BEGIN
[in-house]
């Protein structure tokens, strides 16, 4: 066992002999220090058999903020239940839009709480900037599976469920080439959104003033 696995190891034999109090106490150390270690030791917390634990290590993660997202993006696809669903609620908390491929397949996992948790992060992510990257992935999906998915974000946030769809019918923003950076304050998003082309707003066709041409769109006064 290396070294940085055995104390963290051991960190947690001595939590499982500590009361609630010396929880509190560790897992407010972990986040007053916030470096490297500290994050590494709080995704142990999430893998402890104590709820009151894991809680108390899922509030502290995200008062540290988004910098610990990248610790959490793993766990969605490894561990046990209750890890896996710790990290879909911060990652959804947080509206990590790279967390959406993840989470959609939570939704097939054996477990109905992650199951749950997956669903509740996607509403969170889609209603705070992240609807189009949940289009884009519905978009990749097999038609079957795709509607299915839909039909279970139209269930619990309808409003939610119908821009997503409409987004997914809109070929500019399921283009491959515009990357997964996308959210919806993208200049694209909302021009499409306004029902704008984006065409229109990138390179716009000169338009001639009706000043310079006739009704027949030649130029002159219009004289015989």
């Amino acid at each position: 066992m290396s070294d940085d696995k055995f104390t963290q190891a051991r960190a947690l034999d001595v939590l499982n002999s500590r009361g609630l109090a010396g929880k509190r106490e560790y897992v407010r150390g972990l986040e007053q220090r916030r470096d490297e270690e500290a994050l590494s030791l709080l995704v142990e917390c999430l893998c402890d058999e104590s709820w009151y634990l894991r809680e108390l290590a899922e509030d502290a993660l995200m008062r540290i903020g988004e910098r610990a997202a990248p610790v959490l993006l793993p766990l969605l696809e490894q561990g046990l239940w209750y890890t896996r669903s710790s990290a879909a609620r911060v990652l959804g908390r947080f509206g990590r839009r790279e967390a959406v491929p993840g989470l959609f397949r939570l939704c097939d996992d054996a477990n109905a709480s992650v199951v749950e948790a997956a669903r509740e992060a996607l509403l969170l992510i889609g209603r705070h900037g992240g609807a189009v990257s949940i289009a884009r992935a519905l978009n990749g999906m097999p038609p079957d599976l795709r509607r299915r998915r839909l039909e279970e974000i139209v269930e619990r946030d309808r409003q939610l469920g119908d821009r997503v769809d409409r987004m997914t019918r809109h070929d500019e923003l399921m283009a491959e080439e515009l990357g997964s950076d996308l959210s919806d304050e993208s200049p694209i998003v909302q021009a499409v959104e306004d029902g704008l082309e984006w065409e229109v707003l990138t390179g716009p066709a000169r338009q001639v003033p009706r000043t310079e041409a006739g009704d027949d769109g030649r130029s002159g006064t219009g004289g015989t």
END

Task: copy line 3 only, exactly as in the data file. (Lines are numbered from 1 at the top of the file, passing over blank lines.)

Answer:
């Amino acid at each position: 066992m290396s070294d940085d696995k055995f104390t963290q190891a051991r960190a947690l034999d001595v939590l499982n002999s500590r009361g609630l109090a010396g929880k509190r106490e560790y897992v407010r150390g972990l986040e007053q220090r916030r470096d490297e270690e500290a994050l590494s030791l709080l995704v142990e917390c999430l893998c402890d058999e104590s709820w009151y634990l894991r809680e108390l290590a899922e509030d502290a993660l995200m008062r540290i903020g988004e910098r610990a997202a990248p610790v959490l993006l793993p766990l969605l696809e490894q561990g046990l239940w209750y890890t896996r669903s710790s990290a879909a609620r911060v990652l959804g908390r947080f509206g990590r839009r790279e967390a959406v491929p993840g989470l959609f397949r939570l939704c097939d996992d054996a477990n109905a709480s992650v199951v749950e948790a997956a669903r509740e992060a996607l509403l969170l992510i889609g209603r705070h900037g992240g609807a189009v990257s949940i289009a884009r992935a519905l978009n990749g999906m097999p038609p079957d599976l795709r509607r299915r998915r839909l039909e279970e974000i139209v269930e619990r946030d309808r409003q939610l469920g119908d821009r997503v769809d409409r987004m997914t019918r809109h070929d500019e923003l399921m283009a491959e080439e515009l990357g997964s950076d996308l959210s919806d304050e993208s200049p694209i998003v909302q021009a499409v959104e306004d029902g704008l082309e984006w065409e229109v707003l990138t390179g716009p066709a000169r338009q001639v003033p009706r000043t310079e041409a006739g009704d027949d769109g030649r130029s002159g006064t219009g004289g015989t």